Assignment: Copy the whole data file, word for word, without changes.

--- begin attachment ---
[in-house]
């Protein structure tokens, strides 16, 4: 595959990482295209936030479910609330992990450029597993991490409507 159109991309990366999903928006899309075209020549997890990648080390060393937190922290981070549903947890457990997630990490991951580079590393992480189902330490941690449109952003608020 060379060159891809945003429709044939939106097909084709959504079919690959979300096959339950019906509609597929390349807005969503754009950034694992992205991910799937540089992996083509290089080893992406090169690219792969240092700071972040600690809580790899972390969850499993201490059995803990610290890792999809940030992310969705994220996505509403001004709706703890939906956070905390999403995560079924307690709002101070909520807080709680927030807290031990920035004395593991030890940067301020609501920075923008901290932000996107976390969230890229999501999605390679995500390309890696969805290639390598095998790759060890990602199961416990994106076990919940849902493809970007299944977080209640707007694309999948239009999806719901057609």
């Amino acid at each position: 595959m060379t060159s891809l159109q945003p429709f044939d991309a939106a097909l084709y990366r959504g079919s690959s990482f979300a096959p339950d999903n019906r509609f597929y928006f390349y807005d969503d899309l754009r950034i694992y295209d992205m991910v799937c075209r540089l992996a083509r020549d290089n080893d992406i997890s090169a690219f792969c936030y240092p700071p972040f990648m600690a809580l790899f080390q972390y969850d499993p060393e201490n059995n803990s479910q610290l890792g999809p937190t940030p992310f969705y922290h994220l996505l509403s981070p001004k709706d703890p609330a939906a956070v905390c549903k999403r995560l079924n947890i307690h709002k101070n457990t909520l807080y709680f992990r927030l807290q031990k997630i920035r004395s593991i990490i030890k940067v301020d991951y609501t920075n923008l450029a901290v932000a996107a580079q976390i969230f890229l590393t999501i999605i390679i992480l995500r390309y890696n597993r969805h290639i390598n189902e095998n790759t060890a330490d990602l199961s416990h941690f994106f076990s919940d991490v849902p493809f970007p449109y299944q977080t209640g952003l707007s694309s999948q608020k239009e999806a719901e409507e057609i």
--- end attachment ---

[in-house]
């Protein structure tokens, strides 16, 4: 595959990482295209936030479910609330992990450029597993991490409507 159109991309990366999903928006899309075209020549997890990648080390060393937190922290981070549903947890457990997630990490991951580079590393992480189902330490941690449109952003608020 060379060159891809945003429709044939939106097909084709959504079919690959979300096959339950019906509609597929390349807005969503754009950034694992992205991910799937540089992996083509290089080893992406090169690219792969240092700071972040600690809580790899972390969850499993201490059995803990610290890792999809940030992310969705994220996505509403001004709706703890939906956070905390999403995560079924307690709002101070909520807080709680927030807290031990920035004395593991030890940067301020609501920075923008901290932000996107976390969230890229999501999605390679995500390309890696969805290639390598095998790759060890990602199961416990994106076990919940849902493809970007299944977080209640707007694309999948239009999806719901057609």
């Amino acid at each position: 595959m060379t060159s891809l159109q945003p429709f044939d991309a939106a097909l084709y990366r959504g079919s690959s990482f979300a096959p339950d999903n019906r509609f597929y928006f390349y807005d969503d899309l754009r950034i694992y295209d992205m991910v799937c075209r540089l992996a083509r020549d290089n080893d992406i997890s090169a690219f792969c936030y240092p700071p972040f990648m600690a809580l790899f080390q972390y969850d499993p060393e201490n059995n803990s479910q610290l890792g999809p937190t940030p992310f969705y922290h994220l996505l509403s981070p001004k709706d703890p609330a939906a956070v905390c549903k999403r995560l079924n947890i307690h709002k101070n457990t909520l807080y709680f992990r927030l807290q031990k997630i920035r004395s593991i990490i030890k940067v301020d991951y609501t920075n923008l450029a901290v932000a996107a580079q976390i969230f890229l590393t999501i999605i390679i992480l995500r390309y890696n597993r969805h290639i390598n189902e095998n790759t060890a330490d990602l199961s416990h941690f994106f076990s919940d991490v849902p493809f970007p449109y299944q977080t209640g952003l707007s694309s999948q608020k239009e999806a719901e409507e057609i």